You’ll go back?”

He looked at her, surprised.  “Of course.”

She nodded.  What other option was there? Students would return. Classes would resume. Of course.

 

Inside, she walked through her rooms, laying her hands on every piece of furniture, every wall.  She stood a long time in the kitchen.  The windows in every room had been blown out by the blast.  There was no longer any sign of that.  All shards cleared away, new panes in place, the illusion of separation, protection. She’d cleared her bedroom, Max had seen to the rest, setting her home right while she burrowed deeper into his couch.

She went to the bedroom, pulled the pillows and comforter from the bed.  She made up a nest in the tub and curled up tightly inside.  It would be okay for the moment, would be better than listening to Max’s heavy breathing on the other side of a thin wall.  Better than resisting the pull to go to him.

As her eyes closed, she thought of her students.  Wasn’t it appropriate that they’d been reading Octavia Butler?  If they weren’t living in a dystopian universe, no one was.  How else to explain the bomb, the laughing video claiming bold and proud responsibility?

When she’d gotten to Max’s house, he hadn’t asked for any explanation, had simply put her up on the couch.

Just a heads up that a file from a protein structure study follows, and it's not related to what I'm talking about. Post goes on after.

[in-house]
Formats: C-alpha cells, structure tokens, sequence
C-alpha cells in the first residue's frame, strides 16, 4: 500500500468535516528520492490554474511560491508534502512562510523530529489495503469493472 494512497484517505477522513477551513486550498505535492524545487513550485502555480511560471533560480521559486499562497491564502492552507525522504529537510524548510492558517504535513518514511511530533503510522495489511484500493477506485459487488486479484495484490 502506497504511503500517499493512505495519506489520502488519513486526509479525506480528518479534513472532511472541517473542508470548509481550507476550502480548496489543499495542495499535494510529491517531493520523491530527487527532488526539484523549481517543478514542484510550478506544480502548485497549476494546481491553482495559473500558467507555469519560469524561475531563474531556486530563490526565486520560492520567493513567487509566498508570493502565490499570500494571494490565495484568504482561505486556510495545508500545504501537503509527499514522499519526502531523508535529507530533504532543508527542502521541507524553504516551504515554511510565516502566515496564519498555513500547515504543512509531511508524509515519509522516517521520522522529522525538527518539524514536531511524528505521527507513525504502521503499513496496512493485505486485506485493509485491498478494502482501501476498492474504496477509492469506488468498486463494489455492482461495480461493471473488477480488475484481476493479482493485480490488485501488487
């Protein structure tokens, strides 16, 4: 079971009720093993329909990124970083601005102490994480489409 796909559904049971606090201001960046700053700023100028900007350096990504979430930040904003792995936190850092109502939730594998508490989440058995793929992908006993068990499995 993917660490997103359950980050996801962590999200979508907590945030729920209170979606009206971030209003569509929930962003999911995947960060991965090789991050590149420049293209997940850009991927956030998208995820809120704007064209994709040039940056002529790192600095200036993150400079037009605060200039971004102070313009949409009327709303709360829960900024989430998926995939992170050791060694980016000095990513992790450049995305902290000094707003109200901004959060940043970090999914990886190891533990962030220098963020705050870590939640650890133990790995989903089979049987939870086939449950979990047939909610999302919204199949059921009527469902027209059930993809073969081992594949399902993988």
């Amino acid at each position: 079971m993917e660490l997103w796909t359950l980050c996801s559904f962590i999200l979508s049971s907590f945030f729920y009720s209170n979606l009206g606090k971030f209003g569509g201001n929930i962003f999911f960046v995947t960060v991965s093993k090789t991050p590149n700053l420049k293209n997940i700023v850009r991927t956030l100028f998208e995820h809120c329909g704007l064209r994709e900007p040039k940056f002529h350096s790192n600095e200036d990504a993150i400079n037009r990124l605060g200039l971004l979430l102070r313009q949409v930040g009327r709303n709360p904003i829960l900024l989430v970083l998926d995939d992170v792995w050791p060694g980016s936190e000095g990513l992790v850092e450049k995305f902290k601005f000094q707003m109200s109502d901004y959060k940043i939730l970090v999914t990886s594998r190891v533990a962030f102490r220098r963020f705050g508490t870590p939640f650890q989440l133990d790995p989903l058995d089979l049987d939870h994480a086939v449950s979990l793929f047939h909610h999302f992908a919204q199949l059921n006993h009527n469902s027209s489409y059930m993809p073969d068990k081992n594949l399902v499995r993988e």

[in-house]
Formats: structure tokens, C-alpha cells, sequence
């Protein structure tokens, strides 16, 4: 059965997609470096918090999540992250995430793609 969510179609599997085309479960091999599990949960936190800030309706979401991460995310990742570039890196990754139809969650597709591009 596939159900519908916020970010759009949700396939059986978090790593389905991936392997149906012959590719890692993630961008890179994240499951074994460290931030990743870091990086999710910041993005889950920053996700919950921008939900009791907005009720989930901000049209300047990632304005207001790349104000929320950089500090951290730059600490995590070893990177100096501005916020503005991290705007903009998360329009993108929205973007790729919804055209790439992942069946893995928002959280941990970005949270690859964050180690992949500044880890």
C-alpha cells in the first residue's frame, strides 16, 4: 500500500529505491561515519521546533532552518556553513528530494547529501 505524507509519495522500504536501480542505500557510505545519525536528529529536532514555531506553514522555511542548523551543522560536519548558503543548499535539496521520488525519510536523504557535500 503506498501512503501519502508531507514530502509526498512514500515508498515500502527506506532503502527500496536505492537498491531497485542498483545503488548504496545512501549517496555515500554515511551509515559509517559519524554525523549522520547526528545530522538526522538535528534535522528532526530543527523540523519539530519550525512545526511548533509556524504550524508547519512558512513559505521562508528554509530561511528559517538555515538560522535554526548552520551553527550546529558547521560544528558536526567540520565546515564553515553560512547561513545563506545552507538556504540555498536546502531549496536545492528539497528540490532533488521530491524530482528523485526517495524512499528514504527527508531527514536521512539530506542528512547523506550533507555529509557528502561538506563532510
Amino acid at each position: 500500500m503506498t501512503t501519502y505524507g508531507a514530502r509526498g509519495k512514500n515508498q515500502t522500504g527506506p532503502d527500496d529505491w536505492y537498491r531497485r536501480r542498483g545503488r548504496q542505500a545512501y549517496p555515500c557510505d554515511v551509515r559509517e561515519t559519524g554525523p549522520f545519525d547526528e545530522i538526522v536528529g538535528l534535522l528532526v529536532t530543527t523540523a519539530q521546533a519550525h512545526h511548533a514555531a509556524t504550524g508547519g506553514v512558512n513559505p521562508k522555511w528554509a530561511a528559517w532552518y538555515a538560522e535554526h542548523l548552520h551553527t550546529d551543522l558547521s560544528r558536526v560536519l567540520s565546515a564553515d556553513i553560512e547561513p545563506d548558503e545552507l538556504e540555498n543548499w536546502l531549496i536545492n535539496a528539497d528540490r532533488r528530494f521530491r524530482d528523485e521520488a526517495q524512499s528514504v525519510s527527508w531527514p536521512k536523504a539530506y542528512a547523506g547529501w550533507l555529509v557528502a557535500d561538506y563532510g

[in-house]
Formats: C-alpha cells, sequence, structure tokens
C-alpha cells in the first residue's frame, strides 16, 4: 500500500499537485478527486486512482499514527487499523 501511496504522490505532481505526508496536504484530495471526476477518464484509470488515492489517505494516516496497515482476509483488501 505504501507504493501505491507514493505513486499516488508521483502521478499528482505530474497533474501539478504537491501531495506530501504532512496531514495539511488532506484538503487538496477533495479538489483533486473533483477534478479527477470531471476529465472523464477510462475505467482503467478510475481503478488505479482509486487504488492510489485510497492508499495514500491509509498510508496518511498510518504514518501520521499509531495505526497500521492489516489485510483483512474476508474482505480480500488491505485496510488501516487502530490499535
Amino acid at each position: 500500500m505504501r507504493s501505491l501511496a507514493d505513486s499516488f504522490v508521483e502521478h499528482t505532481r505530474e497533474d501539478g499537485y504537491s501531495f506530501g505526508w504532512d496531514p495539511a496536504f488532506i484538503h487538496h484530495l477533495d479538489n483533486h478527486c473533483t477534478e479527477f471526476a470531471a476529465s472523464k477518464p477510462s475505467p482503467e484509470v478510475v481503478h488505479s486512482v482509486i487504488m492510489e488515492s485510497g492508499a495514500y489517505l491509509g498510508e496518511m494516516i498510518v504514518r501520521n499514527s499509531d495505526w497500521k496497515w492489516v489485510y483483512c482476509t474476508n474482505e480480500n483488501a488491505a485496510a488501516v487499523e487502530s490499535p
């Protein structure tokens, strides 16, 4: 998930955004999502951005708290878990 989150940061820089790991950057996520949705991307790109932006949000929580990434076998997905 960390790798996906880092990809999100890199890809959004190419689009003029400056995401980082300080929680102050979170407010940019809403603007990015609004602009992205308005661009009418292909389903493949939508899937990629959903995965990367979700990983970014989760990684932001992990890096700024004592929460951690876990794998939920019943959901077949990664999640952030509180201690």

“You know where everything is,” he said.

She’d known where he was, that was for sure.  “I won’t stay long,” she’d said.

“You’ll stay as long as you need.”

She knew that should have been longer than six days, but how much longer?  What had she stayed for after the first night of fear?  What would Max say when she called him the next day and asked to come back?  What would he say if she packed a bag tonight and never came back?

Car Chases and Explosions (30 Stories – 6)

Last month I signed up to participate in NYC Midnight’s Flash Fiction Challgenge. I like flash fiction.  I like the idea of being handed a genre, a setting, and an object and being given half a minute (or, you know, 48 hours) to write a story. My group for August waas given Action/Adventure, a train yard, and a peach.

Remember how I said I liked the idea of being handed a genre? Yeah, that was until I got Action/Adventure. I’ve never written anything action-y or adventure-y. Never. Ever. I hear that genre, and I think of … well, what I used for the title of this post: car chases and explosions.  Generally not my subject matter.  So I freaked out for a day. Then I forced myself to get to work. And when I say I feaked out for a day, what I really mean is that I feaked out until one o’clock Sunday afternoon. Leaving myself 10 hours and 59 minutes to get my act together and get something written and submitted.